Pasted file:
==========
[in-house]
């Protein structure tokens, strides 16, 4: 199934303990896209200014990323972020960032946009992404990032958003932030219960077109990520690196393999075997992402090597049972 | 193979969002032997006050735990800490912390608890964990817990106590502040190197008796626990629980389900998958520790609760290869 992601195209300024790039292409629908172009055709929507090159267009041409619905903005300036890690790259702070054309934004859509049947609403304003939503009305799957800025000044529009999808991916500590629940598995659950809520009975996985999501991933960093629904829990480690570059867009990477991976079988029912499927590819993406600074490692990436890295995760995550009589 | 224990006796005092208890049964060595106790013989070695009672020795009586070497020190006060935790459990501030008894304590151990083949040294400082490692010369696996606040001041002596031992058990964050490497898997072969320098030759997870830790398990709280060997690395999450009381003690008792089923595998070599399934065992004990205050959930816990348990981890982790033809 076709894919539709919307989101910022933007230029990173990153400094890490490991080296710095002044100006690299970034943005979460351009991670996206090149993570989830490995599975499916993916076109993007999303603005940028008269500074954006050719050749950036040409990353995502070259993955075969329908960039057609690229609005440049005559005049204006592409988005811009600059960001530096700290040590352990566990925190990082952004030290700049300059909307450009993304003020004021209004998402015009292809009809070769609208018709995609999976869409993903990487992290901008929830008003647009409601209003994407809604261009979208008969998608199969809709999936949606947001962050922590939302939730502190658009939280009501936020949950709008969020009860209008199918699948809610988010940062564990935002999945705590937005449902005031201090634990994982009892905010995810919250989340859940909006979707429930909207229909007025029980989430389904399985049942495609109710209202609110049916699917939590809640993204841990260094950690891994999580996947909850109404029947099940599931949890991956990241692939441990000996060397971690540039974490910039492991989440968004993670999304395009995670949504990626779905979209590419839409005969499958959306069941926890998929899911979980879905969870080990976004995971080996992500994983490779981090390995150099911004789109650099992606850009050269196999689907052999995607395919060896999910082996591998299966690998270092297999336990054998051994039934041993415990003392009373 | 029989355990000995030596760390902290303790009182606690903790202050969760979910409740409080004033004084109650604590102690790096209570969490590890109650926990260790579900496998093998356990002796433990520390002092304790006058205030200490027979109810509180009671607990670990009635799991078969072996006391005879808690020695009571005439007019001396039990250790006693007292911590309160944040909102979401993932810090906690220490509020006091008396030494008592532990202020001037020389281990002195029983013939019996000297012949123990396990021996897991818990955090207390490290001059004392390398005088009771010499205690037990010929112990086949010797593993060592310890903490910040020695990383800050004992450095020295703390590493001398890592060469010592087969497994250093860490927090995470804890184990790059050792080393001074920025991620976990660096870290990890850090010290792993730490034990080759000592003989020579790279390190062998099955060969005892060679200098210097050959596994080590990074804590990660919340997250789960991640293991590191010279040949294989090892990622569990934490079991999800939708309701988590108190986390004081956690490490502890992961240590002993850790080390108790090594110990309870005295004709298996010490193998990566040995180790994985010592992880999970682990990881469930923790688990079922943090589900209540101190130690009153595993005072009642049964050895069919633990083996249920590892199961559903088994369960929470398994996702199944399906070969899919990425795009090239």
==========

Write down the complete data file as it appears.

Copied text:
[in-house]
């Protein structure tokens, strides 16, 4: 199934303990896209200014990323972020960032946009992404990032958003932030219960077109990520690196393999075997992402090597049972 | 193979969002032997006050735990800490912390608890964990817990106590502040190197008796626990629980389900998958520790609760290869 992601195209300024790039292409629908172009055709929507090159267009041409619905903005300036890690790259702070054309934004859509049947609403304003939503009305799957800025000044529009999808991916500590629940598995659950809520009975996985999501991933960093629904829990480690570059867009990477991976079988029912499927590819993406600074490692990436890295995760995550009589 | 224990006796005092208890049964060595106790013989070695009672020795009586070497020190006060935790459990501030008894304590151990083949040294400082490692010369696996606040001041002596031992058990964050490497898997072969320098030759997870830790398990709280060997690395999450009381003690008792089923595998070599399934065992004990205050959930816990348990981890982790033809 076709894919539709919307989101910022933007230029990173990153400094890490490991080296710095002044100006690299970034943005979460351009991670996206090149993570989830490995599975499916993916076109993007999303603005940028008269500074954006050719050749950036040409990353995502070259993955075969329908960039057609690229609005440049005559005049204006592409988005811009600059960001530096700290040590352990566990925190990082952004030290700049300059909307450009993304003020004021209004998402015009292809009809070769609208018709995609999976869409993903990487992290901008929830008003647009409601209003994407809604261009979208008969998608199969809709999936949606947001962050922590939302939730502190658009939280009501936020949950709008969020009860209008199918699948809610988010940062564990935002999945705590937005449902005031201090634990994982009892905010995810919250989340859940909006979707429930909207229909007025029980989430389904399985049942495609109710209202609110049916699917939590809640993204841990260094950690891994999580996947909850109404029947099940599931949890991956990241692939441990000996060397971690540039974490910039492991989440968004993670999304395009995670949504990626779905979209590419839409005969499958959306069941926890998929899911979980879905969870080990976004995971080996992500994983490779981090390995150099911004789109650099992606850009050269196999689907052999995607395919060896999910082996591998299966690998270092297999336990054998051994039934041993415990003392009373 | 029989355990000995030596760390902290303790009182606690903790202050969760979910409740409080004033004084109650604590102690790096209570969490590890109650926990260790579900496998093998356990002796433990520390002092304790006058205030200490027979109810509180009671607990670990009635799991078969072996006391005879808690020695009571005439007019001396039990250790006693007292911590309160944040909102979401993932810090906690220490509020006091008396030494008592532990202020001037020389281990002195029983013939019996000297012949123990396990021996897991818990955090207390490290001059004392390398005088009771010499205690037990010929112990086949010797593993060592310890903490910040020695990383800050004992450095020295703390590493001398890592060469010592087969497994250093860490927090995470804890184990790059050792080393001074920025991620976990660096870290990890850090010290792993730490034990080759000592003989020579790279390190062998099955060969005892060679200098210097050959596994080590990074804590990660919340997250789960991640293991590191010279040949294989090892990622569990934490079991999800939708309701988590108190986390004081956690490490502890992961240590002993850790080390108790090594110990309870005295004709298996010490193998990566040995180790994985010592992880999970682990990881469930923790688990079922943090589900209540101190130690009153595993005072009642049964050895069919633990083996249920590892199961559903088994369960929470398994996702199944399906070969899919990425795009090239």